Survivors told harrowing tales of the moment the tsunami, up to 33 feet high, struck towns and resorts, sucking holidaymakers off beaches into the ocean, smashing people and debris through buildings, leaving more than 63,000 dead and thousands more missing and injured.

UNICEF (news - web sites) executive director Carol Bellamy said children could account for up to a third of the dead.

One of the worst-hit areas of southern Thailand was Khao Lak, a resort beach on the mainland north of Phuket island, where hundreds of bodies have already been discovered and hundreds more are still missing.

"Rescuers are holding their breath while using their bare hands, axes, or shovels to dig through piles of wrecked buildings and debris at Khao Lak," said senior Thai provincial official Chailert Piyorattanachote.

In a further threat to the region, disease could kill as many people as those killed by the wall of water, a top World Health Organization (news - web sites) (WHO) official said.

"There is certainly a chance that we could have as many dying from communicable diseases as from the tsunami," the WHO's Dr David Nabarro told a news conference.

Gerhard Berz, a top risk researcher at Munich Re, the world's largest reinsurer, estimated the economic cost of the devastation at more than $13 billion.

Secretary of State Colin Powell (news - web sites), rejecting comments from a top U.N. official that rich countries were being "stingy," said the international community may have to give billions of dollars in aid.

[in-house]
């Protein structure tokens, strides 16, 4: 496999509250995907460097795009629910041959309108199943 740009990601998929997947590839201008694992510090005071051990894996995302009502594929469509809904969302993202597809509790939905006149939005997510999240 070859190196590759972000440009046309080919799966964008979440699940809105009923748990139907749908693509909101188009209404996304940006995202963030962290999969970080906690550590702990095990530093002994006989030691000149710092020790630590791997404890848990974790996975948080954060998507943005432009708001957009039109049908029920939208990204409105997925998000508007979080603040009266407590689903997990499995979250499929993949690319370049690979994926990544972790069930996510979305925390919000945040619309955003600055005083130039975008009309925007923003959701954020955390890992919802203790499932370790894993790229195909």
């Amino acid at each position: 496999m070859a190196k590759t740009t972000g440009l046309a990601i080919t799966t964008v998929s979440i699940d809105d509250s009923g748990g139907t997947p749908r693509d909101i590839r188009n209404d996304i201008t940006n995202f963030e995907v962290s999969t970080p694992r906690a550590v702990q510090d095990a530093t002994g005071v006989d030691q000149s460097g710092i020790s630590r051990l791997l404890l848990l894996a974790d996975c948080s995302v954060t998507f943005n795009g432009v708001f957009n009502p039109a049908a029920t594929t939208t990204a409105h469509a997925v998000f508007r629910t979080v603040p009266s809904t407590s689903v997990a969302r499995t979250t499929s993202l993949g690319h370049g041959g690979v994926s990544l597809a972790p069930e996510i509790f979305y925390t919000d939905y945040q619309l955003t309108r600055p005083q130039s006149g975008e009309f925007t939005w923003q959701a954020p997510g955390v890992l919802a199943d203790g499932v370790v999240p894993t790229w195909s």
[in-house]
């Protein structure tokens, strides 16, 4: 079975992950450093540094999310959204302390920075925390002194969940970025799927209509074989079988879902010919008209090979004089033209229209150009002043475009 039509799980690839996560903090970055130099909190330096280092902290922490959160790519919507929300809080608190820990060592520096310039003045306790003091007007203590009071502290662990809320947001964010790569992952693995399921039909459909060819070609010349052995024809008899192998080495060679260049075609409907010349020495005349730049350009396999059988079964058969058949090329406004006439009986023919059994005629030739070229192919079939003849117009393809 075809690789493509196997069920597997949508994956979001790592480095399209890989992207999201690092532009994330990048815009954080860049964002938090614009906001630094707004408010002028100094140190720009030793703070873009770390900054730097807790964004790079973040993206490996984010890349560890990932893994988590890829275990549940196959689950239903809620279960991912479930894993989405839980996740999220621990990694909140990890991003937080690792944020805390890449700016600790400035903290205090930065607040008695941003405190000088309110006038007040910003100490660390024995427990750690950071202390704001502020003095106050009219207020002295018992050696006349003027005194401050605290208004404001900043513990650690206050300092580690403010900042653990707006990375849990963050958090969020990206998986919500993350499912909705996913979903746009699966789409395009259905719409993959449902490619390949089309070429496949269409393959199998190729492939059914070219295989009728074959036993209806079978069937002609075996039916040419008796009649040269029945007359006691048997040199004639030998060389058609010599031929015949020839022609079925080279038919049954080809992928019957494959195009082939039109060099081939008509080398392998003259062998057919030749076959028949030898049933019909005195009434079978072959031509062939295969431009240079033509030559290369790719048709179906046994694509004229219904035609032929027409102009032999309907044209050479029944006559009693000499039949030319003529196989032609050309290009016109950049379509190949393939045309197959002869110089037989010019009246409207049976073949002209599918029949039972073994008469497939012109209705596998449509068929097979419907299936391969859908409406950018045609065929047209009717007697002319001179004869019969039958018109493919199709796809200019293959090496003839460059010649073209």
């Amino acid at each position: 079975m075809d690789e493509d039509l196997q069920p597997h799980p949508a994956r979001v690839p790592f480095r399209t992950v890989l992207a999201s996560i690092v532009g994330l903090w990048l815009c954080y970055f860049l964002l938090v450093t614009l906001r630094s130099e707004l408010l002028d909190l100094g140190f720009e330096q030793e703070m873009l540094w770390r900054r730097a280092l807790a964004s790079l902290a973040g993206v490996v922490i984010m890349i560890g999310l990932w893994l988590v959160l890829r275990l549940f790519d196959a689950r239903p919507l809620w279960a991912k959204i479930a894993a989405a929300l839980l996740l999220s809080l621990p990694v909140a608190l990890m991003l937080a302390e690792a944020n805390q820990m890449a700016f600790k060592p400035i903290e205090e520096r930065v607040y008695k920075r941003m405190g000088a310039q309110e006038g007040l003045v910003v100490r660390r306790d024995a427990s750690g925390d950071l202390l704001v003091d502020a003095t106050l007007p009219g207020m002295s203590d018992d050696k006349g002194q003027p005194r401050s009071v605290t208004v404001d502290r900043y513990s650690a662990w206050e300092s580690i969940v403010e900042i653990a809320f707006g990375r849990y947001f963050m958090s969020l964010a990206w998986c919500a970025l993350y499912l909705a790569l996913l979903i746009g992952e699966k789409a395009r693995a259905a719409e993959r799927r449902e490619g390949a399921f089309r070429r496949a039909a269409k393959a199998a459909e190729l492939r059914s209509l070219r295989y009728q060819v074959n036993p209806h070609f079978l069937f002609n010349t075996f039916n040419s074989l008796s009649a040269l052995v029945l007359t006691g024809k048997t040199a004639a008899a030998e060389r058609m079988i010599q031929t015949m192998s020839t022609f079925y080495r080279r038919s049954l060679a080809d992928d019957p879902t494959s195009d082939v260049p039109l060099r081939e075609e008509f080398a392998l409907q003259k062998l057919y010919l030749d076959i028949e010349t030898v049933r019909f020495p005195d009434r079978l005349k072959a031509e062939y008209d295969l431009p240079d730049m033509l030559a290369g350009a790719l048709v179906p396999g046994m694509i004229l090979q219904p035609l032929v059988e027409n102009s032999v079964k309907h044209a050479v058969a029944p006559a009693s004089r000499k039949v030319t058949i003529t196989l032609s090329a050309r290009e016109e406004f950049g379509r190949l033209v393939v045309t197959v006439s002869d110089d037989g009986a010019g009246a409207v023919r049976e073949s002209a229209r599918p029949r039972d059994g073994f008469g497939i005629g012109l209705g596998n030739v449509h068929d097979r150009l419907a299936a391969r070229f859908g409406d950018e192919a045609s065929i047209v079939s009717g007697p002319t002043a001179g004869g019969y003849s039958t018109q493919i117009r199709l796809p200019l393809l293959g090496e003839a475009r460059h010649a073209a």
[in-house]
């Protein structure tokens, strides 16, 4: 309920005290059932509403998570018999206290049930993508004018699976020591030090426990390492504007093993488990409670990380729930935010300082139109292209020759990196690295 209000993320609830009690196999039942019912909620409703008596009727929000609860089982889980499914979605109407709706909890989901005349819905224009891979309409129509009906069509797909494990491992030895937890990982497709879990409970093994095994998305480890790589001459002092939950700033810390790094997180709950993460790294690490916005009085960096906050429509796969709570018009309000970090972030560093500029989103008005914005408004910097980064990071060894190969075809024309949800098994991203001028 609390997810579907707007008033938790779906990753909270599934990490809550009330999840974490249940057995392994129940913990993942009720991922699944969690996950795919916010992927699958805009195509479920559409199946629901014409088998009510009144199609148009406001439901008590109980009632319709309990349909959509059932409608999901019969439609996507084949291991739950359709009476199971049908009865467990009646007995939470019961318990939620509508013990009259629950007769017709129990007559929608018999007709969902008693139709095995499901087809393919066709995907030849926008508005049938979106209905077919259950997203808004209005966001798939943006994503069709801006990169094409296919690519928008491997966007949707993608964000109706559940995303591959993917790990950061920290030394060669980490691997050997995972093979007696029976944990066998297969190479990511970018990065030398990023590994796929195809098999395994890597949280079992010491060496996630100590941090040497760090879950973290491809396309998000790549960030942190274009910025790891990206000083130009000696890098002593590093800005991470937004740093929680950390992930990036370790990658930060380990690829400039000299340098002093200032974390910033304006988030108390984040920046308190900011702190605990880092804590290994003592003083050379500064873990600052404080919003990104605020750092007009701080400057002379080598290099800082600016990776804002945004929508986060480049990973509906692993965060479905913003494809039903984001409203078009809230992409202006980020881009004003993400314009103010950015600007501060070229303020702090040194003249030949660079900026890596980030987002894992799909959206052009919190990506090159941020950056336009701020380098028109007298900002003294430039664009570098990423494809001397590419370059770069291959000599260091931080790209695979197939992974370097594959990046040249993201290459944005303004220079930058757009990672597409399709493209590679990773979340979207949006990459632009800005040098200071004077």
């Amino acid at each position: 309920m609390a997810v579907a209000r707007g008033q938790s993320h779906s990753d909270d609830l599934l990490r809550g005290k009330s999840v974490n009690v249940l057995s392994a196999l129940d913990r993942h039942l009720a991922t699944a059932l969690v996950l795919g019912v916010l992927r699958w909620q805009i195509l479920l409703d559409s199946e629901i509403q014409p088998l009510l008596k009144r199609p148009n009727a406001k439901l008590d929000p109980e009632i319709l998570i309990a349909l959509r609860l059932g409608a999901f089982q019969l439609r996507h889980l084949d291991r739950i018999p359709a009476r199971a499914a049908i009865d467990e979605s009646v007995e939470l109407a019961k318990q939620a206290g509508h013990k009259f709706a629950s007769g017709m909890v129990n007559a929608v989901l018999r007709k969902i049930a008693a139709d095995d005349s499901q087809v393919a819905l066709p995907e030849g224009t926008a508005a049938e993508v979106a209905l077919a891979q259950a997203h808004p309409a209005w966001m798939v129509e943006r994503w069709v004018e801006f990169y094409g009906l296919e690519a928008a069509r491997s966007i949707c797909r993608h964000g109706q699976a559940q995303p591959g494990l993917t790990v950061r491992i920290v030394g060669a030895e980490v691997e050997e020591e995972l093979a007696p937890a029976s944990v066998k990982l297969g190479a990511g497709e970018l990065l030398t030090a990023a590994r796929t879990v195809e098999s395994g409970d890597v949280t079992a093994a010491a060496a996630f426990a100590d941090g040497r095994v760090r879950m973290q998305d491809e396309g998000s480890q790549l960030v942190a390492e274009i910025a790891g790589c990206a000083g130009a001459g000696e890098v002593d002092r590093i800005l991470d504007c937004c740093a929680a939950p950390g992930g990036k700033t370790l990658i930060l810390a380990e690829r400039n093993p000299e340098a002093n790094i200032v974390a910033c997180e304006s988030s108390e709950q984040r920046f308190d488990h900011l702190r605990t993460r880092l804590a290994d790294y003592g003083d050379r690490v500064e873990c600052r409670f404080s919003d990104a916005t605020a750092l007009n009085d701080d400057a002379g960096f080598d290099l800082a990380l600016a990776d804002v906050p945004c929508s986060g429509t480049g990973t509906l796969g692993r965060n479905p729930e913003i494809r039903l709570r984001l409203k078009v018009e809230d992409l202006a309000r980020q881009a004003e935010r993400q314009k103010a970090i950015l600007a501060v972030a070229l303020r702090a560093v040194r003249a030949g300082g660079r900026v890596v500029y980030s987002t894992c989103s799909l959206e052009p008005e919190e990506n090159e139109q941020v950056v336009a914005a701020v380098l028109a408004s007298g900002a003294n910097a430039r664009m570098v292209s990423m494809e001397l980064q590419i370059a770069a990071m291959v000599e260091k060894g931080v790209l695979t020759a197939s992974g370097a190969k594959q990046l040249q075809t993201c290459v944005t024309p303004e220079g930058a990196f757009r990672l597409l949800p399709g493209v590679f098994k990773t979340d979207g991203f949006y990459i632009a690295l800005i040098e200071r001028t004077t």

The United States more than doubled its pledge to $35 million.


Of the overall death toll so far, Indonesia has suffered the biggest number of victims, with 27,174 known to be dead.

Nearly all the deaths in Indonesia were in the northwestern province of Aceh at the tip of Sumatra. Rescue crews were still trying to reach cut-off areas. Separatist rebels announced a truce while people search for loved ones.

The stench of decomposing corpses spread over the provincial capital, Banda Aceh, where fresh water, food and fuel were in short supply. Bodies lay scattered in the streets.

One of the worst hit cities was Meulaboh, about 90 miles from the quake's epicenter. The mayor, Tengku Zulkarnaen, said three-quarters of his city had been washed away.

In Sri Lanka, where nearly 22,000 were dead, hundreds of people were killed when a wave crashed into a train traveling to Galle from Colombo, wrecking carriages and uprooting the track it was traveling on. The train was called "Sea Queen."

Rescue teams headed out to the last of India's remote Andaman and Nicobar islands that have been cut off since Sunday.

India's toll of nearly 12,500 included at least 7,000 on the islands which are closer to Myanmar and Indonesia than to the Indian mainland. On one island, the surge of water killed two-thirds of the population.

"One in every five inhabitants in the entire Nicobar group of islands is either dead, injured or missing," a police official said.